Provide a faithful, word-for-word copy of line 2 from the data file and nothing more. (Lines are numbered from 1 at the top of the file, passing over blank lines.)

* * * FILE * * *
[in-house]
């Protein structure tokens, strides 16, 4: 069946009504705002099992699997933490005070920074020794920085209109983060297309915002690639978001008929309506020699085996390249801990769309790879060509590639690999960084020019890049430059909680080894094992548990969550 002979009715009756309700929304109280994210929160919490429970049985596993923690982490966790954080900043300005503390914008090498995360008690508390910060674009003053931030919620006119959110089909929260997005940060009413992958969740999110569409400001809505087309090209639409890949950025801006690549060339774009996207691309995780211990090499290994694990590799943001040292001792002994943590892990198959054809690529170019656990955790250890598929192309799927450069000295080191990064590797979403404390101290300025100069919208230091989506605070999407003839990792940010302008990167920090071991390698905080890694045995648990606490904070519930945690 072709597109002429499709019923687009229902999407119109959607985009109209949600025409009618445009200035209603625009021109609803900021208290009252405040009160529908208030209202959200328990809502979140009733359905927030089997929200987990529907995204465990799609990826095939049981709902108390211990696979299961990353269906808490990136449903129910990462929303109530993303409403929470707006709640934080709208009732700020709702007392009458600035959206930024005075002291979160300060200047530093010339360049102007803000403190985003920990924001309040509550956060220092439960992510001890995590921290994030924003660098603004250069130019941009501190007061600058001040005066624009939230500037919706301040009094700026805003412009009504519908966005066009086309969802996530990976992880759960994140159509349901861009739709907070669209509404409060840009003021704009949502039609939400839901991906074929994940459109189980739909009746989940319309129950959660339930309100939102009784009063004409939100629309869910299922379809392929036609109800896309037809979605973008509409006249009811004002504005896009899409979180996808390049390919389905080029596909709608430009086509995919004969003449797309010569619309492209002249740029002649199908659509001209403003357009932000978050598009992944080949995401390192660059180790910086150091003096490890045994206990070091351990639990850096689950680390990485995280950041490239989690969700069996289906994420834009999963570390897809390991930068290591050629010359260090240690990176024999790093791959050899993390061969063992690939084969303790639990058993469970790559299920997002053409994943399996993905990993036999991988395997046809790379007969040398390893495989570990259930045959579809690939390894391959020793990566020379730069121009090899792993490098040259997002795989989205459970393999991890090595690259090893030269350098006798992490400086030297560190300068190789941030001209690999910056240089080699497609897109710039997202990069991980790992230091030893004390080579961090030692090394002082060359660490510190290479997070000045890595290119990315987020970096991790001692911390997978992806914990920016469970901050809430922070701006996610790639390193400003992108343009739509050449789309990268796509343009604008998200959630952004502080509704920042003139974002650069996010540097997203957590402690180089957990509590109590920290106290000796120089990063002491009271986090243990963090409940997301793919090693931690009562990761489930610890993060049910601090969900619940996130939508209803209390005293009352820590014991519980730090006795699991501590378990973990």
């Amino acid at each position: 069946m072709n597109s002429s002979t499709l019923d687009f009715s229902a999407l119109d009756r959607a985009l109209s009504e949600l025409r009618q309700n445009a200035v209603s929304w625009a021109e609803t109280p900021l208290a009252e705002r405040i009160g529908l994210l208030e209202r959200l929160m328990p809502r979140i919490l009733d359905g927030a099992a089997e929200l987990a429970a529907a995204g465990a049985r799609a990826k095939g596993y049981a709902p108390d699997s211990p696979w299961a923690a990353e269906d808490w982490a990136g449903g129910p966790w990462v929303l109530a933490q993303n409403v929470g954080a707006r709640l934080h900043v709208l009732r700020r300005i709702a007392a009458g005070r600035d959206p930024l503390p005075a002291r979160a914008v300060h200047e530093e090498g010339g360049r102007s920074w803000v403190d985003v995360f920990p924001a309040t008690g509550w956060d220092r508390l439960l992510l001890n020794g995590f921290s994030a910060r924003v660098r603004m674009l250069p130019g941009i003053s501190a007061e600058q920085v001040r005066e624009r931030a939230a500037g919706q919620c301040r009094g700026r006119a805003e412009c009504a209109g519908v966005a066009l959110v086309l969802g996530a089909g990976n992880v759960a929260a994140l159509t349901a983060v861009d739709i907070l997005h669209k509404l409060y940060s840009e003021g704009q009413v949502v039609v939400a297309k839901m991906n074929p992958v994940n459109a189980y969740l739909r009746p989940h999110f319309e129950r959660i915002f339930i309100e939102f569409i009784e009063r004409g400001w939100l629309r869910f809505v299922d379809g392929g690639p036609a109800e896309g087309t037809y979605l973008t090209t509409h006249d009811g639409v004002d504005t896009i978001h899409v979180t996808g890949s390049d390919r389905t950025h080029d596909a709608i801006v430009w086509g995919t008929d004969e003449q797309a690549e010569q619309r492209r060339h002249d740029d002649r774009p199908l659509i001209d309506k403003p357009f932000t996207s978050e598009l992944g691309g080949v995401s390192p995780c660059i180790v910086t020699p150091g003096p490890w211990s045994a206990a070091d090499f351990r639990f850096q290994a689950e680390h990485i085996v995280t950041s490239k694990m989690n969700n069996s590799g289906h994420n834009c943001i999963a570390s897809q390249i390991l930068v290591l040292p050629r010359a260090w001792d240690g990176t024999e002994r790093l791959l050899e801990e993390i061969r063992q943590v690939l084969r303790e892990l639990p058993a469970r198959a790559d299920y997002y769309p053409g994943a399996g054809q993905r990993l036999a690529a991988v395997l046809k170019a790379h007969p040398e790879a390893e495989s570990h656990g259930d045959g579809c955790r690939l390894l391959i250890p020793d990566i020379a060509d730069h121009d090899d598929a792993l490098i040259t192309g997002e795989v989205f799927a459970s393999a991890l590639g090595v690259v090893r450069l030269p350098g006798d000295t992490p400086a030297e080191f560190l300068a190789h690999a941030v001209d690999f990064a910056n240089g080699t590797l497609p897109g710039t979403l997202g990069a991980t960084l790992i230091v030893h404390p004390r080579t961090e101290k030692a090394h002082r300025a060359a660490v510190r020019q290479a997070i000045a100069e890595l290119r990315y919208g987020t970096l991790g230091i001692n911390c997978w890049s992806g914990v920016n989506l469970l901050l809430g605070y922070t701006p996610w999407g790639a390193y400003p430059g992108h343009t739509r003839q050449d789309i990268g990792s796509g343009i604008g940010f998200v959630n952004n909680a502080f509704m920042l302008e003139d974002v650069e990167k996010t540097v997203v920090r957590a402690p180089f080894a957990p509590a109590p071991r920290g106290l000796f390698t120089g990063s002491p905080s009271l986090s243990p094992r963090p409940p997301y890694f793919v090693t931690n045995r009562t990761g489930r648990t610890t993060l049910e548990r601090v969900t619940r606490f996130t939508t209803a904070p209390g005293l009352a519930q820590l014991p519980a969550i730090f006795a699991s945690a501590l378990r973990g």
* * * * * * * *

């Protein structure tokens, strides 16, 4: 069946009504705002099992699997933490005070920074020794920085209109983060297309915002690639978001008929309506020699085996390249801990769309790879060509590639690999960084020019890049430059909680080894094992548990969550 002979009715009756309700929304109280994210929160919490429970049985596993923690982490966790954080900043300005503390914008090498995360008690508390910060674009003053931030919620006119959110089909929260997005940060009413992958969740999110569409400001809505087309090209639409890949950025801006690549060339774009996207691309995780211990090499290994694990590799943001040292001792002994943590892990198959054809690529170019656990955790250890598929192309799927450069000295080191990064590797979403404390101290300025100069919208230091989506605070999407003839990792940010302008990167920090071991390698905080890694045995648990606490904070519930945690 072709597109002429499709019923687009229902999407119109959607985009109209949600025409009618445009200035209603625009021109609803900021208290009252405040009160529908208030209202959200328990809502979140009733359905927030089997929200987990529907995204465990799609990826095939049981709902108390211990696979299961990353269906808490990136449903129910990462929303109530993303409403929470707006709640934080709208009732700020709702007392009458600035959206930024005075002291979160300060200047530093010339360049102007803000403190985003920990924001309040509550956060220092439960992510001890995590921290994030924003660098603004250069130019941009501190007061600058001040005066624009939230500037919706301040009094700026805003412009009504519908966005066009086309969802996530990976992880759960994140159509349901861009739709907070669209509404409060840009003021704009949502039609939400839901991906074929994940459109189980739909009746989940319309129950959660339930309100939102009784009063004409939100629309869910299922379809392929036609109800896309037809979605973008509409006249009811004002504005896009899409979180996808390049390919389905080029596909709608430009086509995919004969003449797309010569619309492209002249740029002649199908659509001209403003357009932000978050598009992944080949995401390192660059180790910086150091003096490890045994206990070091351990639990850096689950680390990485995280950041490239989690969700069996289906994420834009999963570390897809390991930068290591050629010359260090240690990176024999790093791959050899993390061969063992690939084969303790639990058993469970790559299920997002053409994943399996993905990993036999991988395997046809790379007969040398390893495989570990259930045959579809690939390894391959020793990566020379730069121009090899792993490098040259997002795989989205459970393999991890090595690259090893030269350098006798992490400086030297560190300068190789941030001209690999910056240089080699497609897109710039997202990069991980790992230091030893004390080579961090030692090394002082060359660490510190290479997070000045890595290119990315987020970096991790001692911390997978992806914990920016469970901050809430922070701006996610790639390193400003992108343009739509050449789309990268796509343009604008998200959630952004502080509704920042003139974002650069996010540097997203957590402690180089957990509590109590920290106290000796120089990063002491009271986090243990963090409940997301793919090693931690009562990761489930610890993060049910601090969900619940996130939508209803209390005293009352820590014991519980730090006795699991501590378990973990």